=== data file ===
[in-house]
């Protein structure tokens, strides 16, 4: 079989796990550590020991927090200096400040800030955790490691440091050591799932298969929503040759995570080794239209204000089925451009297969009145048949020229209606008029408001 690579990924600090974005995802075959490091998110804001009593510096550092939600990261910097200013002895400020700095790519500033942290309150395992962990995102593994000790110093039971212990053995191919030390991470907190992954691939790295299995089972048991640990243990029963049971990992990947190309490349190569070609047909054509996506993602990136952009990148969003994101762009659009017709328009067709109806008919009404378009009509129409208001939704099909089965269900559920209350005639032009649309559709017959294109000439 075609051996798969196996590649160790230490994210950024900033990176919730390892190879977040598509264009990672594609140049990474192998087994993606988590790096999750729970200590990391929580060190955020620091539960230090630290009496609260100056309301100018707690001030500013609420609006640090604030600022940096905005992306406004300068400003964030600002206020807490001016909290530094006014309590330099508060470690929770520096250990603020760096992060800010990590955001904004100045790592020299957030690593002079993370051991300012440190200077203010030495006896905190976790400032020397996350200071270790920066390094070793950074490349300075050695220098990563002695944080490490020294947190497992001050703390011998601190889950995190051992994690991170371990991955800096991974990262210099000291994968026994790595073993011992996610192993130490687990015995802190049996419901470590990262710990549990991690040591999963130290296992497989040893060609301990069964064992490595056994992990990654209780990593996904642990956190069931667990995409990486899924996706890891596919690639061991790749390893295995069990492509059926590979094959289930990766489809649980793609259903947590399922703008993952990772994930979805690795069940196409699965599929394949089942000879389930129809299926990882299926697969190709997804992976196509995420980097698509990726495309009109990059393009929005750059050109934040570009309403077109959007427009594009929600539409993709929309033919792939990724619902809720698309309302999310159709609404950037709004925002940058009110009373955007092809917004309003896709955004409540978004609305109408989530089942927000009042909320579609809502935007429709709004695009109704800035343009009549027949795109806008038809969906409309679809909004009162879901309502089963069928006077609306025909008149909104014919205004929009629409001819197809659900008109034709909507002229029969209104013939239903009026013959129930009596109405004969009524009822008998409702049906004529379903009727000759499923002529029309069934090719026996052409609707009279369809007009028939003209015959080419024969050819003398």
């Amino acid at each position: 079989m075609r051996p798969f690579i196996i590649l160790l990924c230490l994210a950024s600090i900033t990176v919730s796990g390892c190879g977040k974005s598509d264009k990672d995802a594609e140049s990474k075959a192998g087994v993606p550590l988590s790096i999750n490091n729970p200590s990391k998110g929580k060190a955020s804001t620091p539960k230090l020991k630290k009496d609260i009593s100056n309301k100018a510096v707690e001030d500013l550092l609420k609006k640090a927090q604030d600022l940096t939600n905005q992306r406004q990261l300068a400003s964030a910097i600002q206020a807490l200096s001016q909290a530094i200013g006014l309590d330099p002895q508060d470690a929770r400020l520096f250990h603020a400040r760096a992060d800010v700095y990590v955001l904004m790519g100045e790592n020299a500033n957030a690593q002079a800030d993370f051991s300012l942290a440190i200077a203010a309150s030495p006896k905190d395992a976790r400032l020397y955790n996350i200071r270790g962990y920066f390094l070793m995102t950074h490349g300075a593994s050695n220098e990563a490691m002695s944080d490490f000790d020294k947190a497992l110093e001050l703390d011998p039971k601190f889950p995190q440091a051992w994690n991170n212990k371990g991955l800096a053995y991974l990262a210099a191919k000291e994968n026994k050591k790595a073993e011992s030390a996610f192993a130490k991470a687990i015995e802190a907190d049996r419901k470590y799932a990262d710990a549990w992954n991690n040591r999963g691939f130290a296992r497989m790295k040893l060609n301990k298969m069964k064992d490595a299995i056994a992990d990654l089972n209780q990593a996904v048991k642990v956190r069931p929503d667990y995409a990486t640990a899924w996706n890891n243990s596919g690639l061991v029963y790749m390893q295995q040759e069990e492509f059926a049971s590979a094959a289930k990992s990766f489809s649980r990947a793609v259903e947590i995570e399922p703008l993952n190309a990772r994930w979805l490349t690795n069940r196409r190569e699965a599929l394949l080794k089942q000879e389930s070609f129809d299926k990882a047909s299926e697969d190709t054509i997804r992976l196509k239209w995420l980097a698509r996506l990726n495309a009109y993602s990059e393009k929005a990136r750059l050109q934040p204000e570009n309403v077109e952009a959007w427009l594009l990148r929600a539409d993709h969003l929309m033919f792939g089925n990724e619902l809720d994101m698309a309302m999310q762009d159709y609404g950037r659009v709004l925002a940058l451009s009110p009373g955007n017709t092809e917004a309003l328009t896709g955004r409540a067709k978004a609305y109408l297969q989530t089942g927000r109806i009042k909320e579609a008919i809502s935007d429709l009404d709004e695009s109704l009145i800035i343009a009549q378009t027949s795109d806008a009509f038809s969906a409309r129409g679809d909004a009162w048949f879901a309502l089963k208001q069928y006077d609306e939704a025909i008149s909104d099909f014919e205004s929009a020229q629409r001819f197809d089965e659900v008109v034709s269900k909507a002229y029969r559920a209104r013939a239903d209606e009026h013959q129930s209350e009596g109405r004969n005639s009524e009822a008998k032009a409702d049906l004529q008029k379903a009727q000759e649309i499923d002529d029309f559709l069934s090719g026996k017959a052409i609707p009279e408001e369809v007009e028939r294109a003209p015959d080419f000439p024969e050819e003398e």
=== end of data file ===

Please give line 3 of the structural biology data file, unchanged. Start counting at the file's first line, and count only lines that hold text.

């Amino acid at each position: 079989m075609r051996p798969f690579i196996i590649l160790l990924c230490l994210a950024s600090i900033t990176v919730s796990g390892c190879g977040k974005s598509d264009k990672d995802a594609e140049s990474k075959a192998g087994v993606p550590l988590s790096i999750n490091n729970p200590s990391k998110g929580k060190a955020s804001t620091p539960k230090l020991k630290k009496d609260i009593s100056n309301k100018a510096v707690e001030d500013l550092l609420k609006k640090a927090q604030d600022l940096t939600n905005q992306r406004q990261l300068a400003s964030a910097i600002q206020a807490l200096s001016q909290a530094i200013g006014l309590d330099p002895q508060d470690a929770r400020l520096f250990h603020a400040r760096a992060d800010v700095y990590v955001l904004m790519g100045e790592n020299a500033n957030a690593q002079a800030d993370f051991s300012l942290a440190i200077a203010a309150s030495p006896k905190d395992a976790r400032l020397y955790n996350i200071r270790g962990y920066f390094l070793m995102t950074h490349g300075a593994s050695n220098e990563a490691m002695s944080d490490f000790d020294k947190a497992l110093e001050l703390d011998p039971k601190f889950p995190q440091a051992w994690n991170n212990k371990g991955l800096a053995y991974l990262a210099a191919k000291e994968n026994k050591k790595a073993e011992s030390a996610f192993a130490k991470a687990i015995e802190a907190d049996r419901k470590y799932a990262d710990a549990w992954n991690n040591r999963g691939f130290a296992r497989m790295k040893l060609n301990k298969m069964k064992d490595a299995i056994a992990d990654l089972n209780q990593a996904v048991k642990v956190r069931p929503d667990y995409a990486t640990a899924w996706n890891n243990s596919g690639l061991v029963y790749m390893q295995q040759e069990e492509f059926a049971s590979a094959a289930k990992s990766f489809s649980r990947a793609v259903e947590i995570e399922p703008l993952n190309a990772r994930w979805l490349t690795n069940r196409r190569e699965a599929l394949l080794k089942q000879e389930s070609f129809d299926k990882a047909s299926e697969d190709t054509i997804r992976l196509k239209w995420l980097a698509r996506l990726n495309a009109y993602s990059e393009k929005a990136r750059l050109q934040p204000e570009n309403v077109e952009a959007w427009l594009l990148r929600a539409d993709h969003l929309m033919f792939g089925n990724e619902l809720d994101m698309a309302m999310q762009d159709y609404g950037r659009v709004l925002a940058l451009s009110p009373g955007n017709t092809e917004a309003l328009t896709g955004r409540a067709k978004a609305y109408l297969q989530t089942g927000r109806i009042k909320e579609a008919i809502s935007d429709l009404d709004e695009s109704l009145i800035i343009a009549q378009t027949s795109d806008a009509f038809s969906a409309r129409g679809d909004a009162w048949f879901a309502l089963k208001q069928y006077d609306e939704a025909i008149s909104d099909f014919e205004s929009a020229q629409r001819f197809d089965e659900v008109v034709s269900k909507a002229y029969r559920a209104r013939a239903d209606e009026h013959q129930s209350e009596g109405r004969n005639s009524e009822a008998k032009a409702d049906l004529q008029k379903a009727q000759e649309i499923d002529d029309f559709l069934s090719g026996k017959a052409i609707p009279e408001e369809v007009e028939r294109a003209p015959d080419f000439p024969e050819e003398e």